In the absolutely superb 1949 war film Twelve O’Clock High, a doctor stationed at a U.S. Army Air Force base in WW2 England uses an interesting comparison when describing a character’s mental breakdown.
“Have you ever seen a light bulb burn out? How bright the filament gets right before it breaks?”
A similar phenomenon could be at work in a certain vehicle niche, one which gets more press than actual sales warrant. The lowly, reviled, and suddenly revered station wagon, now referred to in terms meant to dispel the stodgy family hauler image of decades past.
Never mind that BMW just announced its 3 Series wagon won’t make a return trip from Europe. There’s wagons aplenty these days, and it’s this writer’s firm belief that you’ll never have a better change to bring home a competent non-light truck cargo hauler. It’s now or never.
While wagon variants allow automakers to rack up additional sales of a given nameplate, the wagon community remains a small one. Loyal and passionate, but small. And what room there is for growth depends on your level of optimism. As Bloomberg notes, 2018 was a great year for wagon sales, simply because consumers suddenly found themselves with choice.
Buick has the new Regal TourX, Jaguar has the new XF Sportbrake, Volvo has the tony V90 and V60, Mercedes-Benz has the dignified E 450 4Matic wagon and disgruntled AMG E63 S wagon, Audi has the A4 Allroad, and Volkswagen will still gladly sell you a modest Golf SportWagen. All of this choice resulted in a bigger niche than years past. Some 212,000 wagons left U.S. dealer lots in 2018, representing a 29 percent sales increase compared to five years earlier.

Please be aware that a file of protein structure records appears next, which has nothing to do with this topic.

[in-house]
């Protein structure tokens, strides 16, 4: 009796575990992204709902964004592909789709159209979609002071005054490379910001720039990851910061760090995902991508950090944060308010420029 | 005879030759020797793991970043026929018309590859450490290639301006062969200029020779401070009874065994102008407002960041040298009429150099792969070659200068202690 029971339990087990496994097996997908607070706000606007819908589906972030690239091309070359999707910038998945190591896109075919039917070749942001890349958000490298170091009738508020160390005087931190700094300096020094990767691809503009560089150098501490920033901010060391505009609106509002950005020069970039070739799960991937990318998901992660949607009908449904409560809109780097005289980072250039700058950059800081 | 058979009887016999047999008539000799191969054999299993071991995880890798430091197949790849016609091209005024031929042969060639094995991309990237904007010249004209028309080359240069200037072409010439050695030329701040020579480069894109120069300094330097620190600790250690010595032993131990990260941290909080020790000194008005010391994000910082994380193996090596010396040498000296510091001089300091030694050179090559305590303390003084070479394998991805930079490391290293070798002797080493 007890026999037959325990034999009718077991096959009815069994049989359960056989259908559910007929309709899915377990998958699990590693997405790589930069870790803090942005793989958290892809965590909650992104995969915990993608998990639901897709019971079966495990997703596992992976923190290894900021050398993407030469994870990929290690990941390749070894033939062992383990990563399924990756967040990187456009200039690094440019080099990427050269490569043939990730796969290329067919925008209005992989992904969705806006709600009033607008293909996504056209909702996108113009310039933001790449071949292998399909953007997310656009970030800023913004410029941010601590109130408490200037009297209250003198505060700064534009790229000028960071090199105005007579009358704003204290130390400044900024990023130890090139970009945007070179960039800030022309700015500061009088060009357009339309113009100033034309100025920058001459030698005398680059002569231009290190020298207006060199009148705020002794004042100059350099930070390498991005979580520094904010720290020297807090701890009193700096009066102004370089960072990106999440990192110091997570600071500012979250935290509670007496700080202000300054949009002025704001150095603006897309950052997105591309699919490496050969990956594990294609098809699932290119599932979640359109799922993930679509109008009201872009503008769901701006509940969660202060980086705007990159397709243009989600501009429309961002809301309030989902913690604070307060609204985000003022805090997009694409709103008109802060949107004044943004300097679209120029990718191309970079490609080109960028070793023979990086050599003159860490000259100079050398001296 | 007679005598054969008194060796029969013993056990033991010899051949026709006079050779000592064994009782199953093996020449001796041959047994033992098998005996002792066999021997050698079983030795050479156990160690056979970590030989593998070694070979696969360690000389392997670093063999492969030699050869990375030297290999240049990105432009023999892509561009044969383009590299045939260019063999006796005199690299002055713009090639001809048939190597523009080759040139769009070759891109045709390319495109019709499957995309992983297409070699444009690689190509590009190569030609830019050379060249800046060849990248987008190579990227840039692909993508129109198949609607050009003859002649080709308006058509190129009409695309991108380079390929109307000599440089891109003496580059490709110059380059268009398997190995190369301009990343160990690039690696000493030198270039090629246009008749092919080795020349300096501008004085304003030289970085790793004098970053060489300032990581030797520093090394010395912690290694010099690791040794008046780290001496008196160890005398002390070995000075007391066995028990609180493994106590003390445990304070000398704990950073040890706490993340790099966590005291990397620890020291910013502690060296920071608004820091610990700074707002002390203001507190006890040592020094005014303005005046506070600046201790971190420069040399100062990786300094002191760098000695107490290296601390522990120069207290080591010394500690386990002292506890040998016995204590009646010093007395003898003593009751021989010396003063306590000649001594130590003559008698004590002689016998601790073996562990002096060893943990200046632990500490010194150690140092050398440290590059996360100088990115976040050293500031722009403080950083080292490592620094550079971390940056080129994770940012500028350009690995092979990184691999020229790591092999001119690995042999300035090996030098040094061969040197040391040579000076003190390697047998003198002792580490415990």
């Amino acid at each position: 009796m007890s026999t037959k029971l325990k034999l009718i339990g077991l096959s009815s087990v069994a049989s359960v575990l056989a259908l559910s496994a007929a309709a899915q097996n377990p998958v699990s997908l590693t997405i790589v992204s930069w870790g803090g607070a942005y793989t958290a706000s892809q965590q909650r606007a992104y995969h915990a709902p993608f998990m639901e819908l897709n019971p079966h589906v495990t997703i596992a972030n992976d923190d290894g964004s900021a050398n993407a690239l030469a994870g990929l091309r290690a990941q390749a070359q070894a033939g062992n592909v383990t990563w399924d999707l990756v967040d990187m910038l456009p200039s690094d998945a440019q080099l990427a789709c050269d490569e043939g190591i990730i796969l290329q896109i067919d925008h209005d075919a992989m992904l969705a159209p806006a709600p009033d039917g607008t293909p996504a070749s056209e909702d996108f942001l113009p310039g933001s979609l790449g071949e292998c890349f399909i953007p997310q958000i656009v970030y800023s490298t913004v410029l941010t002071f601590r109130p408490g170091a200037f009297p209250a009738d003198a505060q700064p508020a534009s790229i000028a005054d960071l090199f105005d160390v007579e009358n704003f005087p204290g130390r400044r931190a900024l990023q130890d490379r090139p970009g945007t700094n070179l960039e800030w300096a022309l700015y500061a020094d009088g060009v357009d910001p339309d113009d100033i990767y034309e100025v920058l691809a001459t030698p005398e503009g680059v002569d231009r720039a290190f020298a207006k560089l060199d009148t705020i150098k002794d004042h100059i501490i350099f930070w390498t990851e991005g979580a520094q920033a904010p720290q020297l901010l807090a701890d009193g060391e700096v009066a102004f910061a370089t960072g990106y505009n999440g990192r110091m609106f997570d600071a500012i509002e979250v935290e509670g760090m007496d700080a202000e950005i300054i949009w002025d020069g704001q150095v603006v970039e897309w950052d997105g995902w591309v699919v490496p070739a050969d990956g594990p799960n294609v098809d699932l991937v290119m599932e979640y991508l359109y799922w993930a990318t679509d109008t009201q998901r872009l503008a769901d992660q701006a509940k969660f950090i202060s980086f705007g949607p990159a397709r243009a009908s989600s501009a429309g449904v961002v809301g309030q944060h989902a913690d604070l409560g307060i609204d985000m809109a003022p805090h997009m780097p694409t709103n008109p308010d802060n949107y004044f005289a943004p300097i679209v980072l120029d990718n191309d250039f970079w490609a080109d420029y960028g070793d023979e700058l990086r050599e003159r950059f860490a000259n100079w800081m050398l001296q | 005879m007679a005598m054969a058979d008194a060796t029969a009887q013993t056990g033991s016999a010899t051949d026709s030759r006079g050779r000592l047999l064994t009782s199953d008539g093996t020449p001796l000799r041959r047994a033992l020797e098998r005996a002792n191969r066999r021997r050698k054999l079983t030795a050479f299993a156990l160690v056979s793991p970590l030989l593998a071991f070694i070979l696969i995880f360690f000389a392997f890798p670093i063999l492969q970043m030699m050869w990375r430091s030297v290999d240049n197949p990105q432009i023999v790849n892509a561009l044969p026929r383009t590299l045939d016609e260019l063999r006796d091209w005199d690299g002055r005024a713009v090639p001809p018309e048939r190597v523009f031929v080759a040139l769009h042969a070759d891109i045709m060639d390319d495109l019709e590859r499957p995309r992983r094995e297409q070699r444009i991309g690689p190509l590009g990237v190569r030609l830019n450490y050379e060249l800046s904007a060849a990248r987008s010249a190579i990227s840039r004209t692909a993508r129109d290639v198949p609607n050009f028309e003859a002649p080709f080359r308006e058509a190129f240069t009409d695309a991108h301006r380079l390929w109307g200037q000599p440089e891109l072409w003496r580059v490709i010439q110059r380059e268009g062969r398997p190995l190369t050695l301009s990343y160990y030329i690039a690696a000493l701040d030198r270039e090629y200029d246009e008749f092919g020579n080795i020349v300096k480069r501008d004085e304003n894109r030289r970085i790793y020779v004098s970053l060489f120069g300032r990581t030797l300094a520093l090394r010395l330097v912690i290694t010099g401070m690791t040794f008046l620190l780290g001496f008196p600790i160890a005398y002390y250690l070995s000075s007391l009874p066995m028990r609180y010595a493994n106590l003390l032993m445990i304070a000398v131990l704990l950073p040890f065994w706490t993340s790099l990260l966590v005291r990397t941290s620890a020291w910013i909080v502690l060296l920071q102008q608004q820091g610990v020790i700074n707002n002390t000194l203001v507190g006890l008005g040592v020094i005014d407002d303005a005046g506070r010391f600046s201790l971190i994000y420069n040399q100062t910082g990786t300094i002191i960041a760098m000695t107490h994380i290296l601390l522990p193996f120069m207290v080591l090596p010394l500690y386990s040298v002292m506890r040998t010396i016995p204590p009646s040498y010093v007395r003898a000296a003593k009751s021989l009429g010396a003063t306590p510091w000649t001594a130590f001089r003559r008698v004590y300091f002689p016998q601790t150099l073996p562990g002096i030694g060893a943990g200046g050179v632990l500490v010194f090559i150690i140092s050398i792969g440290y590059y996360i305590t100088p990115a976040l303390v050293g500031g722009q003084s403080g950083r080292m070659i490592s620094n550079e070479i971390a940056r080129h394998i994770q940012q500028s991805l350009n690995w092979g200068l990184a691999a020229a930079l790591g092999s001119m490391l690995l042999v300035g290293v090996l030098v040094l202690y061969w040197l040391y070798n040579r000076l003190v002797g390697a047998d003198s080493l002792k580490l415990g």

Still, wagons amounted to less than 2 percent of the new vehicle market last year. That’s plug-in car territory.
This group of buyers, described by Buick marketing director Sam Russell as “almost violently opposed to being mainstream,” doesn’t want to be seen driving an anonymous crossover. And let’s face it, it’s easier to sculpt a sexy wagon than a high-riding, bulbous crossover. Thing is, though, wagons sales are a slim wedge of the overall volume of a particular nameplate. As sedan sales falter, wagons, despite their snob appeal, won’t pick up enough of the slack. All a wagon can do is delay a model’s discontinuation, if we’re to assume today’s market shift continues uninterrupted.
If sedans disappear from our streets, so too will wagons, despite wagons being a happy middle ground between sedans and crossovers. A sad situation, if the worst-case scenario comes to pass. While Bloomberg reports Buick’s TourX sales “increased steadily” over the past 12 months, Volvo’s gorgeous V90 is now available by custom order only, and Jaguar’s XF Sportbrake, while sultry, has to contend with the fact that no one’s interested in buying Jaguar cars these days. Even the brand’s crossovers can’t keep sales in the black.
Despite the recent uptick in wagon interest and availability, it’s hard not to see this phenomenon as a tired light bulb valiantly burning its way towards destruction.